Tuesday, December 19, 2006

Humanities 103

I just finished reading the papers for my HUM 103 course that I taught this semester. The questions that were posed to them were: what, at this point, is your sense of your narrative AND what are your fundamental assumptions about life. I was given the opportunity to share a piece of my narrative in large group before they wrote their papers--having read their papers now, I would have told a different story.

I don't know who said it, but "your calling is where your greatest joy meets the world's deepest hurt." I wrote that as a comment on many of my students' papers. There were many great joys and many deep hurts expressed. Most of all, it makes me question my own wisdom as I comment on the papers and try and lead them in the way of God's Wisdom. Have (or will) I led them down the wrong path? Were my words comforting and encouraging, or mean and disheartening? Will my students take my heartfelt writing to their own hearts, as I've taken each of their stories into mine?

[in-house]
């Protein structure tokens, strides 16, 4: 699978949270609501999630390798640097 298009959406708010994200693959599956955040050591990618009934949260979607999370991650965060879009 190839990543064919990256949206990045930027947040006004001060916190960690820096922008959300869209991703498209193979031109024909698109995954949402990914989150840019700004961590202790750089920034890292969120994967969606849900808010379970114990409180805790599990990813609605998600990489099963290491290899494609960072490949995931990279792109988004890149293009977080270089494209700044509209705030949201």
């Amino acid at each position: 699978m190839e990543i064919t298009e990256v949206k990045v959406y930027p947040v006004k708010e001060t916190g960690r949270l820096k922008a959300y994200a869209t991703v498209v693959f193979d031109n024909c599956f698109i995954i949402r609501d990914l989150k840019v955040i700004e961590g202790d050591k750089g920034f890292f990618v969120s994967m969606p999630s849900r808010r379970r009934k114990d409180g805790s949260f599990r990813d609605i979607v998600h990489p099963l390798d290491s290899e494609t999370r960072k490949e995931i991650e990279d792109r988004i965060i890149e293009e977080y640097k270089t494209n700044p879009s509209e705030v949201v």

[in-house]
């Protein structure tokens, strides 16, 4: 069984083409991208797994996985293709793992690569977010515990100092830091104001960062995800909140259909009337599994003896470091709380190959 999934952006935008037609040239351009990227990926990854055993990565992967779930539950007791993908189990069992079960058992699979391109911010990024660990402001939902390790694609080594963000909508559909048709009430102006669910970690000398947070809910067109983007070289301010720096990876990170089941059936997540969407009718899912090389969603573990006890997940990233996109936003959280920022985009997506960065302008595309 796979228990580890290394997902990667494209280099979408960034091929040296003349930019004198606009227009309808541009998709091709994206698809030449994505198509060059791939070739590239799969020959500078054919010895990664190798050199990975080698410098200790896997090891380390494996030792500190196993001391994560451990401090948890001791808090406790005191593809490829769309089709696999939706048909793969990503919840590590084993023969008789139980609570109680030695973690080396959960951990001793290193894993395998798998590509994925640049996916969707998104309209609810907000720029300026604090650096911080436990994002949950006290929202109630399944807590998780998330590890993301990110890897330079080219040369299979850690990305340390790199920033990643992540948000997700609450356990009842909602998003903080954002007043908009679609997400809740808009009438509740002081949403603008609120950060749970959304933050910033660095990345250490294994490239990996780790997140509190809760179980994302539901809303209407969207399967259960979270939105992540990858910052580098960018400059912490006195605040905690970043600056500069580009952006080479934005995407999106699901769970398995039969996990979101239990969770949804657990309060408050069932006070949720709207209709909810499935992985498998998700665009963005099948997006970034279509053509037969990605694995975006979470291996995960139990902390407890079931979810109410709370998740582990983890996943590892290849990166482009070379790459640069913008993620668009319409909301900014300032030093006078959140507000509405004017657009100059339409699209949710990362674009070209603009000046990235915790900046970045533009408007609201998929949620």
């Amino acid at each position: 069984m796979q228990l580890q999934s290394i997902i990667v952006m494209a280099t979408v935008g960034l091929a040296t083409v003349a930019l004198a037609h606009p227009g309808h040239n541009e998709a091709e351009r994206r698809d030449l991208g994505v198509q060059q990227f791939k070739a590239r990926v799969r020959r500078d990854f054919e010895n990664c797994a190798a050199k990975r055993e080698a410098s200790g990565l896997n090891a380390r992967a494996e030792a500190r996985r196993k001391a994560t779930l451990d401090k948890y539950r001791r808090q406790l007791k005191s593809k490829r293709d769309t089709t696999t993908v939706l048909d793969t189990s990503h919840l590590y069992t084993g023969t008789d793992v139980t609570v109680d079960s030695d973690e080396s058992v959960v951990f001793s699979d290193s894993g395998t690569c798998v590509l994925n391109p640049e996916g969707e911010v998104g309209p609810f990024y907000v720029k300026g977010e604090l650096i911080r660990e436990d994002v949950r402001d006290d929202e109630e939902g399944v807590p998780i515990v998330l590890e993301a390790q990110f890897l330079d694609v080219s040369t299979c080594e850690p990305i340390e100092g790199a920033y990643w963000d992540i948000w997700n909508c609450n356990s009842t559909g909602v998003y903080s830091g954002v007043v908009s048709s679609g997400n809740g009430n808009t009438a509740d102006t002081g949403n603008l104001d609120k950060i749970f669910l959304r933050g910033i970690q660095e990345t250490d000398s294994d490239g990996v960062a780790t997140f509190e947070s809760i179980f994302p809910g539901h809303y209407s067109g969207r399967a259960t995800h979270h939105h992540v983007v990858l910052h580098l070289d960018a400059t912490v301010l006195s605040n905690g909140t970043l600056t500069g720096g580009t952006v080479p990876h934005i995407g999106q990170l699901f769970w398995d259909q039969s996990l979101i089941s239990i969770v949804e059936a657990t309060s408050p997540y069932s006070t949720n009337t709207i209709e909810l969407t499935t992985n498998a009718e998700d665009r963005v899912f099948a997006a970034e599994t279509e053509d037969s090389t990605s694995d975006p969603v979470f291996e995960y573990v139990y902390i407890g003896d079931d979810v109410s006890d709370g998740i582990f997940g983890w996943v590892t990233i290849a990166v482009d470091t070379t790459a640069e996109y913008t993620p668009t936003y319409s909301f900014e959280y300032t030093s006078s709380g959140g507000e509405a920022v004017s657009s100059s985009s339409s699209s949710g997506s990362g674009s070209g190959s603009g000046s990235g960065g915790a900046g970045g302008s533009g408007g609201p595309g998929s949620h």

Most of all, these papers force me to pray. My greatest joy is seeing them becoming independent thinkers and leaders in God's world. I can see that to some of them, I have given them reason to trust me with their deep hurts. My calling is to be there for them. In other cultures and other times, teachers stayed with their students (and vice versa) for many years. They grew together and the close intimate relationship that they fostered was able to blossom (or close up tight, as the case may be). With just a semester, that chance seems so fleeting. Can my teaching even be effective if I cannot be with them longer, helping them grow and learn and love and teach others? Hence I pray. It is a bittersweet thing.

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